U.S. President Barack Obama has “a great likelihood of success” in his showdown with congressional Republicans on the Iran nuclear deal, Senate Majority Leader Mitch McConnell has acknowledged.
The Republican-led Senate and House are expected to reject the deal in a joint resolution next month amid near universal condemnation of the accord by Republicans.
But Obama has pledged to veto their disapproval resolution, and the question then becomes whether Republican opponents can muster the two-thirds vote of Congress needed to override his veto.
McConnell, at a speech before business leaders in his home state of Kentucky on August 17, talked about the difficulty in achieving an override. Obama needs 34 Senate Democrats to sustain a veto, and 20 have announced they are backing the deal. In the House, 146 Democrats are needed to sustain a veto and 48 have expressed their support for the accord.
“He can win by getting one-third plus one of either house,” McConnell said. “So he’s still got a great likelihood of success.”
McConnell’s public acknowledgement that Obama has the advantage reflects what Democrats and Republicans have been saying privately. His comments come as groups on both sides of the issue are spending millions of dollars on ads they hope will sway lawmakers during their August recess.
McConnell said he would be surprised if any Senate Republican supports the deal. He added that even if Obama prevails, the deal can still be reviewed by the next president, who might be a Republican.
“The campaign of the president to get it approved will be entirely among Democrats, probably Democrats in very safe Democratic seats,” he said.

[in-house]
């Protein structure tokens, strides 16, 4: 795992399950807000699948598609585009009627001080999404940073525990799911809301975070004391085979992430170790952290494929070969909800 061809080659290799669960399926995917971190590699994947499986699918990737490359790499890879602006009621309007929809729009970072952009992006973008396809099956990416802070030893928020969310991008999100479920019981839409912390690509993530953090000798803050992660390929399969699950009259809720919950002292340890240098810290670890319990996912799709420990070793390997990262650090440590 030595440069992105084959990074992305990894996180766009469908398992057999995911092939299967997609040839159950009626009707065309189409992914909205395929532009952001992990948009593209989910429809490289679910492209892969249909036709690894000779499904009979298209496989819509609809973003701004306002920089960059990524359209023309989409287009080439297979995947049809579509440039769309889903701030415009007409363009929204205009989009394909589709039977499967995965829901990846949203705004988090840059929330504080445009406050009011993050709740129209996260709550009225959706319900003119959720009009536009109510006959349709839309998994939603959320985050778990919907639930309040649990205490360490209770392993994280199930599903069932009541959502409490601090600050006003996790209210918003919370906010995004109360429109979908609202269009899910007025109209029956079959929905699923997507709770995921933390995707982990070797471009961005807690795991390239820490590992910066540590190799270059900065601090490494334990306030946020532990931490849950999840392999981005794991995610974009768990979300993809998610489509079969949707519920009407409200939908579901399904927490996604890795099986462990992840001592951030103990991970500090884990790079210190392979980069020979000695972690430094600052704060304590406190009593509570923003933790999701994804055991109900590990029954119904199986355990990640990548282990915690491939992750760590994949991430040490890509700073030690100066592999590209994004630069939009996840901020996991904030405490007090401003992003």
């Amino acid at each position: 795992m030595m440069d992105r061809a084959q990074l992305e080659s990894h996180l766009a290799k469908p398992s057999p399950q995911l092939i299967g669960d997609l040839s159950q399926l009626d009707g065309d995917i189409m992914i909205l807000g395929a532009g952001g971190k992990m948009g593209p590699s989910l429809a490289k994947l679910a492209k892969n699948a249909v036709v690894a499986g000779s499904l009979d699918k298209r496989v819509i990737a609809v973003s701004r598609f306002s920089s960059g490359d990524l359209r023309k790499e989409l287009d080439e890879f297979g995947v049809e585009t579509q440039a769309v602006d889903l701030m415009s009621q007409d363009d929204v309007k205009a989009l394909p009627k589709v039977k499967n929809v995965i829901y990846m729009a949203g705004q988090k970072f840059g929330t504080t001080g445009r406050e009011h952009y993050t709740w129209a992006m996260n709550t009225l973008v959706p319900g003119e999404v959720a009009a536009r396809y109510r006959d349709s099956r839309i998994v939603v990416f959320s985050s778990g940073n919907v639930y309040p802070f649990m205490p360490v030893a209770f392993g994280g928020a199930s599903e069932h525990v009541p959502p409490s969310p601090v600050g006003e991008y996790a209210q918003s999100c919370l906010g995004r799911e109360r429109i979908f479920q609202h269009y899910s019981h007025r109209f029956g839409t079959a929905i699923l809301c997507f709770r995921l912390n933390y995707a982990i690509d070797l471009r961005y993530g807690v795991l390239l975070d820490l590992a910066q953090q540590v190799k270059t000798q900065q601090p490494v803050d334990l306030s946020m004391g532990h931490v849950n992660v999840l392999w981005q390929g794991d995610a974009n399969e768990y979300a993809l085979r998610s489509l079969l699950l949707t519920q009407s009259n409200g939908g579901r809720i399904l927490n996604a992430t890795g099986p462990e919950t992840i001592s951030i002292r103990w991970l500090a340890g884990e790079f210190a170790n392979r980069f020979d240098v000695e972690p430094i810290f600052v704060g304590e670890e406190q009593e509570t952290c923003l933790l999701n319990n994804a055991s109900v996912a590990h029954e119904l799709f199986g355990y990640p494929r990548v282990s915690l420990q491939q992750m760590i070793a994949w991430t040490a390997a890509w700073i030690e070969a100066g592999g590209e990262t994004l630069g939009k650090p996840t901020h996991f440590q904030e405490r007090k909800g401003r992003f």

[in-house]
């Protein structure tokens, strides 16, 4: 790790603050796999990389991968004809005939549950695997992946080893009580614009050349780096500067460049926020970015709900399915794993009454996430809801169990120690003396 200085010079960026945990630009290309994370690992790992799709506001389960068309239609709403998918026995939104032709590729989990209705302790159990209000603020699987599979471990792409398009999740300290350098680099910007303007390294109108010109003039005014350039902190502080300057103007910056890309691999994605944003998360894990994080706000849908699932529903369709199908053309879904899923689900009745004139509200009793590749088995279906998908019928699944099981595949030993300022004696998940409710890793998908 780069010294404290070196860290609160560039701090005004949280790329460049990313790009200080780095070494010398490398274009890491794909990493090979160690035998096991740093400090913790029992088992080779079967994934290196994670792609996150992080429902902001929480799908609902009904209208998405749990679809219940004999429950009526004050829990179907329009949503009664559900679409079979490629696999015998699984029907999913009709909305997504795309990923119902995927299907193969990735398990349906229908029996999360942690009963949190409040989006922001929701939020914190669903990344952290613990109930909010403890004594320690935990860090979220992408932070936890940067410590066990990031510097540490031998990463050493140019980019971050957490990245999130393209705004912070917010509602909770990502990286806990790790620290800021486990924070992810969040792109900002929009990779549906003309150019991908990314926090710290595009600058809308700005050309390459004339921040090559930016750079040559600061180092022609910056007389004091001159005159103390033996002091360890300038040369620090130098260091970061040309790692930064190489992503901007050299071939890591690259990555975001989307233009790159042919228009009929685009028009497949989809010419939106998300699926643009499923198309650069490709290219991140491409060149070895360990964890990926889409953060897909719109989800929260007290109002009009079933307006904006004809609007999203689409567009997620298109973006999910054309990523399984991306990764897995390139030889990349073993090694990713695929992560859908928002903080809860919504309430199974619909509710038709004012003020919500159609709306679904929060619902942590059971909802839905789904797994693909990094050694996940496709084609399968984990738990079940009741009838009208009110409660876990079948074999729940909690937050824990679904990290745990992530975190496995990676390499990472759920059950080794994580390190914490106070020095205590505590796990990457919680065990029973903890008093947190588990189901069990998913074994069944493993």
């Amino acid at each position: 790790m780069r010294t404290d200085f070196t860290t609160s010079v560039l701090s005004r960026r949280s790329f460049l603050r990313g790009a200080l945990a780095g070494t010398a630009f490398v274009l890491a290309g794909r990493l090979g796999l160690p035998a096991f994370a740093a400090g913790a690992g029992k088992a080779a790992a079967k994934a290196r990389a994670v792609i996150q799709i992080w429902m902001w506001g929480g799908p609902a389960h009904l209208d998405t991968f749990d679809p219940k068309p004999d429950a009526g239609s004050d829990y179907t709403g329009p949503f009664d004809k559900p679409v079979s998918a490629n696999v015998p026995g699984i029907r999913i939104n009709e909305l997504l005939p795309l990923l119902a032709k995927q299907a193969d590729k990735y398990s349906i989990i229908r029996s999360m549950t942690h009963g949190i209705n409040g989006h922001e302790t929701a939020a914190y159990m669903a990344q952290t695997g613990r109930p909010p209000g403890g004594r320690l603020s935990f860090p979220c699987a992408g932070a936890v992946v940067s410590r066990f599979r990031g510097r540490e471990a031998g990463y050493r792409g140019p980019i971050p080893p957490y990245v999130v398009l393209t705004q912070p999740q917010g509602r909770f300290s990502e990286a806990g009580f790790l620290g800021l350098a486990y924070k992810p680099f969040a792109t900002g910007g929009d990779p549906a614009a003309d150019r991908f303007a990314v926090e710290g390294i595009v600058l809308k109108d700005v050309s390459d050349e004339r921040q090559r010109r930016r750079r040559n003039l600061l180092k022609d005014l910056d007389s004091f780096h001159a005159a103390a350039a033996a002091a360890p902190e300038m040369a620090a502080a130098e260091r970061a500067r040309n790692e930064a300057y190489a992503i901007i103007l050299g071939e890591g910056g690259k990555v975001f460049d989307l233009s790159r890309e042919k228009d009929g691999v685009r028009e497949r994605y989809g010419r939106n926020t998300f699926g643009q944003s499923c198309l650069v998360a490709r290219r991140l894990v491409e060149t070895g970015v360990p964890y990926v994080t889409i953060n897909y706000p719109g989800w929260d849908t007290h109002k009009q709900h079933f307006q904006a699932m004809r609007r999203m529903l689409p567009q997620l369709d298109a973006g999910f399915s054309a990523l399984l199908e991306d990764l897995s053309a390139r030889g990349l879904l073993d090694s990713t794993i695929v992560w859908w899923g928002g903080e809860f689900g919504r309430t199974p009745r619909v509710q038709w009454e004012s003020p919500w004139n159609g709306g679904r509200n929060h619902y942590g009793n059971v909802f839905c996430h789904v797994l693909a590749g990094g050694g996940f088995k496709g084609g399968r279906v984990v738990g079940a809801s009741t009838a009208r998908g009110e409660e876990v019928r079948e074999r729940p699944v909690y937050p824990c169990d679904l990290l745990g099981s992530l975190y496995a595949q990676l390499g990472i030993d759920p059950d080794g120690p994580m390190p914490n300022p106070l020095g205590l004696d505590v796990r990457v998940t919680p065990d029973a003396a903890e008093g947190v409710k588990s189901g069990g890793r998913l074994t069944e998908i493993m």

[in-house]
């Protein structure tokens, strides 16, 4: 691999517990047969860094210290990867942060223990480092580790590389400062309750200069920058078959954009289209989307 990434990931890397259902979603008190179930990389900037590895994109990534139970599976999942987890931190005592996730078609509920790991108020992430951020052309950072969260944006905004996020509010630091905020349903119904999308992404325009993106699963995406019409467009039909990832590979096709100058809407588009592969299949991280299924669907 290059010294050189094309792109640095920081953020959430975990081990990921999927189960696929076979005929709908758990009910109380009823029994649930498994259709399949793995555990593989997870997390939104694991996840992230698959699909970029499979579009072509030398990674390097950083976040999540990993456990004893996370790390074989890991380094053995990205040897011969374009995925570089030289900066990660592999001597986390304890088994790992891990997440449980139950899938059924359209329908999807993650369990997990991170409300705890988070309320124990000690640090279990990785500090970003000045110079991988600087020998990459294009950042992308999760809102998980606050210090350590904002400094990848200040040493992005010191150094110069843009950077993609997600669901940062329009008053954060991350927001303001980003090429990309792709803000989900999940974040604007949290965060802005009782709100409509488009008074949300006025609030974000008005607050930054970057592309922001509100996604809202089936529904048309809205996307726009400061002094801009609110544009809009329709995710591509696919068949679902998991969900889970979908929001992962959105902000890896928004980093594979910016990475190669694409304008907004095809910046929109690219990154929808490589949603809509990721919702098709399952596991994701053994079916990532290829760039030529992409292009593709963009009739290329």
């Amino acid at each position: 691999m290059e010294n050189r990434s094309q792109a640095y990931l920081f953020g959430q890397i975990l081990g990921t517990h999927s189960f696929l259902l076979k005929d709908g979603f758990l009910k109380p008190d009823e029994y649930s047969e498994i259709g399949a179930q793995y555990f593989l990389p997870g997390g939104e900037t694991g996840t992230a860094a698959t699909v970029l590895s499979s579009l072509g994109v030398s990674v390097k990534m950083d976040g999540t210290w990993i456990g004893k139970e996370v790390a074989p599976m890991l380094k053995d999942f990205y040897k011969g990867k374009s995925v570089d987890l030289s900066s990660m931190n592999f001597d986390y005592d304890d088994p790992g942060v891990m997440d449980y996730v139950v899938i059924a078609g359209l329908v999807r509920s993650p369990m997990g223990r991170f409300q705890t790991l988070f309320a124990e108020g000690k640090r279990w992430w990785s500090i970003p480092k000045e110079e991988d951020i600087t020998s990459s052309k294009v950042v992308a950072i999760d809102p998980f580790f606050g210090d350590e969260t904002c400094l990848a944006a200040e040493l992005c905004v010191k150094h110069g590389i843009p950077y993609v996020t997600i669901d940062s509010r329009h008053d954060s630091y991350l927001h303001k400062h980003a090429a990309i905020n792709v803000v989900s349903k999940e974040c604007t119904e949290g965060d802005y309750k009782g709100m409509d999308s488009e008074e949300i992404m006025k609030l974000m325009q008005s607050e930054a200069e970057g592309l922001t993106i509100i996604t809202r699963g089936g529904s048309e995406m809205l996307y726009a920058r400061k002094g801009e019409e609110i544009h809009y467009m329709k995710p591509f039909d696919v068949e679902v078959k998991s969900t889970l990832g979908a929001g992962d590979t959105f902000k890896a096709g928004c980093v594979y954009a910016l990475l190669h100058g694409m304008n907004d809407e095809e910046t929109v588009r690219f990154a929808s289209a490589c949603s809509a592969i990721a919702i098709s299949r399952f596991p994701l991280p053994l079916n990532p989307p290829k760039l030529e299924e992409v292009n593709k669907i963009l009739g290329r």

One notable defection so far among Democrats is Senator Chuck Schumer of New York, the No. 3 Senate Democrat and the party’s leader-in-waiting.
New Jersey Democrat Robert Menendez also has been hinting that he may come out against the deal in a speech on August 18.
McConnell said such opposition was helpful.
“I hope we can defeat it, but the procedure is obviously stacked in the president’s favor,” he said. “We’ll see.”
Arizona Senator Jeff Flake, the lone Republican senator who was considering support for the nuclear deal, recently announced plans to vote no.
“I was pleased that he finally reached the same conclusion the rest of us did, that it was not in America’s best interests to support it,” McConnell said.
The Senate leader said he hoped to have a “respectful, uplifting debate” when the deal reaches the Senate floor.
“What I’ve asked my colleagues to do is to sit at their desks, listen to each other, and treat the consideration of this agreement with the respect that it deserves,” he said. “This is a major, major foreign policy decision.”
Still, McConnell denounced the accord as a “very flawed deal” on several fronts.
“It leaves the Iranians with threshold nuclear capability,” he said. “It has no impact on all of their other activities. They are the biggest sponsor of terrorism in the world today. The inspections are flawed.”
Even though he opposes the deal, McConnell said he doesn’t think the agreement will derail the U.S.’s long-standing alliance with Israel.
“The relationship between the U.S. and Israel is very strong, and it’s not going to change as a result of this,” he said. “But I think the prime minister of Israel has got it right — this is a very, very bad deal.”